Unidentified Random Thoughts
On the first day of the New Year an article was published in the Chicago Tribune about an event that took place at the Chicago O'Hare Airport late last year. According to observers, on the evening of Nov. 7 they saw what has been variously described as a "flying saucer-like object", like a "Frisbee", and that it "made no noise" as it seemingly hovered at roughly 1900 feet in altitude.
Further, witnesses claimed that the object was dark gray, anywhere from 6 to 24 feet in diameter, and hovered over the airport for several minutes before silently "bolting" up through the cloud deck.
So what was it? What was this mysterious object that so confused, frightened, and fascinated so many people?
One worker who saw the event stated, "I tend to be scientific by nature, and I don't understand why aliens would hover over a busy airport." Another stated that as a result they "experienced some religious issues". The media had a field day with the story during a slow news cycle in the opening days of 2007, and the general consensus was that the phenomenon was something otherworldly in origin. At least, that was the implication.
Meanwhile, other explanations include the possibility that it was some kind of freakish atmospheric phenomena, a secret military craft, or even a stray weather balloon. But for many people, the conclusion that it was none other than an alien spacecraft is just too tempting an idea to discount.
Why is it that so many people are all-too-willing to, on the basis of incomplete or scant evidence, draw the conclusion that such things are, by default, extra-terrestrial visitors from another planet?
To explore the flaws in such thinking, we must first revisit the definition of the term "UFO". A UFO is, by definition, an Unidentified Flying Object. This means that, quite simply, we do not know what it is - it doesn't mean that it's a bird, weather balloon, alien spacecraft, or even Santa Claus. It means that we lack enough information to state that we know what it is. Plain and simple.
But this area of uncertainty is where the alien spacecraft advocates insert their questionable logic. Usually, the argument goes something like this: "Well, it couldn't be anything else but an alien ship!" Right?
Wrong. Such an erroneous argument is sometimes called the "argument from ignorance" or the "god-of-the-gaps", and it is a very common mistake in reasoning. Times too innumerable to count have shown us the errors of this form of reasoning. For example, we often see it employed in court cases when the main argument for trying a suspect for murder is not the preponderance of evidence showing they did kill in cold blood, but the too oft-repeated refrain: "It couldn't have been anyone else!"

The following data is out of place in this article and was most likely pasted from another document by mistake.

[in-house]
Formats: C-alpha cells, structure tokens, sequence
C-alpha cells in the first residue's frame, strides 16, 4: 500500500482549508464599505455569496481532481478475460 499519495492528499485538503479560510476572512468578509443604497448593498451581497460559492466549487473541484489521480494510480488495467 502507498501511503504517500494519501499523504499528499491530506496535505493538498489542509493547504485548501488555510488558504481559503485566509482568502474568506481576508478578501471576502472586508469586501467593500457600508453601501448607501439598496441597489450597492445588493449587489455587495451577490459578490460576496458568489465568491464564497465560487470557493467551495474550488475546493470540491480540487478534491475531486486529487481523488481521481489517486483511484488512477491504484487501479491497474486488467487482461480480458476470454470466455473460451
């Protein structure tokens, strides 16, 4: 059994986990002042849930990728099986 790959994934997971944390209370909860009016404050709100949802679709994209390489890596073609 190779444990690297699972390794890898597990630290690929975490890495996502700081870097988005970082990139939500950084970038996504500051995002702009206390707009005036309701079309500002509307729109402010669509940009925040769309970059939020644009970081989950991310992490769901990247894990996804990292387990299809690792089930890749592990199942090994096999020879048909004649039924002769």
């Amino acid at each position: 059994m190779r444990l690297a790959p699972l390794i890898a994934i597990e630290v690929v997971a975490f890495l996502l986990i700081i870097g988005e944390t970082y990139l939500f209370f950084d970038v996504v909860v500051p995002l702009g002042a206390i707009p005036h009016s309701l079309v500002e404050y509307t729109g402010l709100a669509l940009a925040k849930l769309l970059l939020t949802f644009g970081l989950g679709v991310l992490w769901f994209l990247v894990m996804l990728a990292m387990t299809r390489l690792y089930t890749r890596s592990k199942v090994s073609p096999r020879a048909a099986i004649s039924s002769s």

In the past, strange & unexplained phenomena were often explained in explicitly religious terms via the "god-of-the-gaps". In humanity's ignorance, lightning was attributed to the moods of powerful deities such as Thor or Zeus, and other seemingly "miraculous" events were said to be the work of angels, demons, or God.
In modern times, what seems to have changed is not so much our faulty reasoning, but the bogeymen we tap in an attempt to explain our ignorance. Rather than explain what we don't know by making appeals to the blatantly supernatural (deities, angels, or leprechauns), more of us are using a new pseudo-religion of "UFOology" to explain the unknown as aliens in their ships with advanced technology. Perhaps when discussing UFOs, we should speak not of the "god-of-the-gaps" argument but "alien-of-the-gaps" instead.
In exploring the universe around us, it is important that we employ a healthy balance of wonder & skepticism. Perhaps there are intelligent aliens out there (I'd like to think so), but wanting it to be true doesn't make it so. Better to wait until there is solid evidence.
So what's the best response when confronted with something that we don't understand, such as a funny object in the night sky? In the absence of any definitive evidence, the best answer is simply to state the most obvious truth: "We don't know."
For some reason, those three words are very unsettling to many, but the acknowledgement of what we do not know is often the first step to attaining new knowledge.
And sometimes that's how the greatest discoveries are made.
Ad Astra - Matt LowryPublished in the April 2007 issue of the NightTimes